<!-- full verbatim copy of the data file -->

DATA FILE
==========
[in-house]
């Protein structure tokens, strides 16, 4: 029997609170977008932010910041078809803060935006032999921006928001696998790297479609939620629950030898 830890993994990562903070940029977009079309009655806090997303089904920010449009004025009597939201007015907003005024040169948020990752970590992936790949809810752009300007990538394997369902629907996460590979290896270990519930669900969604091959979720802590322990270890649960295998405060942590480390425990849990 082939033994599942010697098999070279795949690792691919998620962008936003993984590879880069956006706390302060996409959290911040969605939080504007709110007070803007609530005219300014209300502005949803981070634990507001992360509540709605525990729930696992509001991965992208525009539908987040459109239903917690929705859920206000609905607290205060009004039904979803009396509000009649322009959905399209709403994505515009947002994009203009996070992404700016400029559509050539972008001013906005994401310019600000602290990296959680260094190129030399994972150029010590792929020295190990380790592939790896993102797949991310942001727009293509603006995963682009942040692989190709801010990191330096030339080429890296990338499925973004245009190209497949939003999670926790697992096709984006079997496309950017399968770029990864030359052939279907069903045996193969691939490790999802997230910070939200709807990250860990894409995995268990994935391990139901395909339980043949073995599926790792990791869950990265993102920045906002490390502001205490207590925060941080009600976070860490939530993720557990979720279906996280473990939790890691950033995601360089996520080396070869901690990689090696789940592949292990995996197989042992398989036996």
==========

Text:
[in-house]
């Protein structure tokens, strides 16, 4: 029997609170977008932010910041078809803060935006032999921006928001696998790297479609939620629950030898 830890993994990562903070940029977009079309009655806090997303089904920010449009004025009597939201007015907003005024040169948020990752970590992936790949809810752009300007990538394997369902629907996460590979290896270990519930669900969604091959979720802590322990270890649960295998405060942590480390425990849990 082939033994599942010697098999070279795949690792691919998620962008936003993984590879880069956006706390302060996409959290911040969605939080504007709110007070803007609530005219300014209300502005949803981070634990507001992360509540709605525990729930696992509001991965992208525009539908987040459109239903917690929705859920206000609905607290205060009004039904979803009396509000009649322009959905399209709403994505515009947002994009203009996070992404700016400029559509050539972008001013906005994401310019600000602290990296959680260094190129030399994972150029010590792929020295190990380790592939790896993102797949991310942001727009293509603006995963682009942040692989190709801010990191330096030339080429890296990338499925973004245009190209497949939003999670926790697992096709984006079997496309950017399968770029990864030359052939279907069903045996193969691939490790999802997230910070939200709807990250860990894409995995268990994935391990139901395909339980043949073995599926790792990791869950990265993102920045906002490390502001205490207590925060941080009600976070860490939530993720557990979720279906996280473990939790890691950033995601360089996520080396070869901690990689090696789940592949292990995996197989042992398989036996």